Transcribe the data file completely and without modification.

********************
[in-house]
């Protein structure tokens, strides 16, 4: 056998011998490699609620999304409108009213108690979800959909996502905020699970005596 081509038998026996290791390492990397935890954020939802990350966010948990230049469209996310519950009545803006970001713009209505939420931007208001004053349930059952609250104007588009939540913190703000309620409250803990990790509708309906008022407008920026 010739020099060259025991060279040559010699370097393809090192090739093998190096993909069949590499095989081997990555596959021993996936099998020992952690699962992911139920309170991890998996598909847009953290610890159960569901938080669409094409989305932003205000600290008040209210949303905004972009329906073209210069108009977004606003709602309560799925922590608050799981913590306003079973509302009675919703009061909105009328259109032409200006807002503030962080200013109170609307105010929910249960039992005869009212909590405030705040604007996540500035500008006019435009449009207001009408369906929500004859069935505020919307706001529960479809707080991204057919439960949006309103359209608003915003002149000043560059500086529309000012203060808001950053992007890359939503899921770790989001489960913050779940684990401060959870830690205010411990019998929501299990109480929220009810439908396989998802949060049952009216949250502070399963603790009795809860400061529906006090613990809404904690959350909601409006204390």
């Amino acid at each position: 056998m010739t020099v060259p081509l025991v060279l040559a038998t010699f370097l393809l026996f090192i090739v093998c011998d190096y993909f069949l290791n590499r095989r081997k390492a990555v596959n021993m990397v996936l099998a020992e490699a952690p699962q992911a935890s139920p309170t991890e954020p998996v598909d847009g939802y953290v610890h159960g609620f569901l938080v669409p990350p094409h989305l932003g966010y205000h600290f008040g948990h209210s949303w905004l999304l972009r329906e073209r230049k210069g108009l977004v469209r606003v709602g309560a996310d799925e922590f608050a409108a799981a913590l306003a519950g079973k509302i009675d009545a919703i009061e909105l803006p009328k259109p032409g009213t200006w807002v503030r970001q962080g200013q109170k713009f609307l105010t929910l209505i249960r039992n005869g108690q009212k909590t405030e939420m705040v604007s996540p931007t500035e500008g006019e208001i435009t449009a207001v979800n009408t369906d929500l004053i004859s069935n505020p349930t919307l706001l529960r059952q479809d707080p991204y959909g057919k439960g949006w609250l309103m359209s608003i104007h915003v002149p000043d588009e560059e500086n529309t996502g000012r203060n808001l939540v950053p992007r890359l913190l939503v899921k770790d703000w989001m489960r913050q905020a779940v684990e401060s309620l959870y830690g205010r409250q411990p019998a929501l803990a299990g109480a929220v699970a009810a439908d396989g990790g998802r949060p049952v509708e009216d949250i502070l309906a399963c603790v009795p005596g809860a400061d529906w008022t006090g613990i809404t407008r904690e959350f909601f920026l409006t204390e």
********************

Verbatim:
[in-house]
């Protein structure tokens, strides 16, 4: 056998011998490699609620999304409108009213108690979800959909996502905020699970005596 081509038998026996290791390492990397935890954020939802990350966010948990230049469209996310519950009545803006970001713009209505939420931007208001004053349930059952609250104007588009939540913190703000309620409250803990990790509708309906008022407008920026 010739020099060259025991060279040559010699370097393809090192090739093998190096993909069949590499095989081997990555596959021993996936099998020992952690699962992911139920309170991890998996598909847009953290610890159960569901938080669409094409989305932003205000600290008040209210949303905004972009329906073209210069108009977004606003709602309560799925922590608050799981913590306003079973509302009675919703009061909105009328259109032409200006807002503030962080200013109170609307105010929910249960039992005869009212909590405030705040604007996540500035500008006019435009449009207001009408369906929500004859069935505020919307706001529960479809707080991204057919439960949006309103359209608003915003002149000043560059500086529309000012203060808001950053992007890359939503899921770790989001489960913050779940684990401060959870830690205010411990019998929501299990109480929220009810439908396989998802949060049952009216949250502070399963603790009795809860400061529906006090613990809404904690959350909601409006204390």
């Amino acid at each position: 056998m010739t020099v060259p081509l025991v060279l040559a038998t010699f370097l393809l026996f090192i090739v093998c011998d190096y993909f069949l290791n590499r095989r081997k390492a990555v596959n021993m990397v996936l099998a020992e490699a952690p699962q992911a935890s139920p309170t991890e954020p998996v598909d847009g939802y953290v610890h159960g609620f569901l938080v669409p990350p094409h989305l932003g966010y205000h600290f008040g948990h209210s949303w905004l999304l972009r329906e073209r230049k210069g108009l977004v469209r606003v709602g309560a996310d799925e922590f608050a409108a799981a913590l306003a519950g079973k509302i009675d009545a919703i009061e909105l803006p009328k259109p032409g009213t200006w807002v503030r970001q962080g200013q109170k713009f609307l105010t929910l209505i249960r039992n005869g108690q009212k909590t405030e939420m705040v604007s996540p931007t500035e500008g006019e208001i435009t449009a207001v979800n009408t369906d929500l004053i004859s069935n505020p349930t919307l706001l529960r059952q479809d707080p991204y959909g057919k439960g949006w609250l309103m359209s608003i104007h915003v002149p000043d588009e560059e500086n529309t996502g000012r203060n808001l939540v950053p992007r890359l913190l939503v899921k770790d703000w989001m489960r913050q905020a779940v684990e401060s309620l959870y830690g205010r409250q411990p019998a929501l803990a299990g109480a929220v699970a009810a439908d396989g990790g998802r949060p049952v509708e009216d949250i502070l309906a399963c603790v009795p005596g809860a400061d529906w008022t006090g613990i809404t407008r904690e959350f909601f920026l409006t204390e």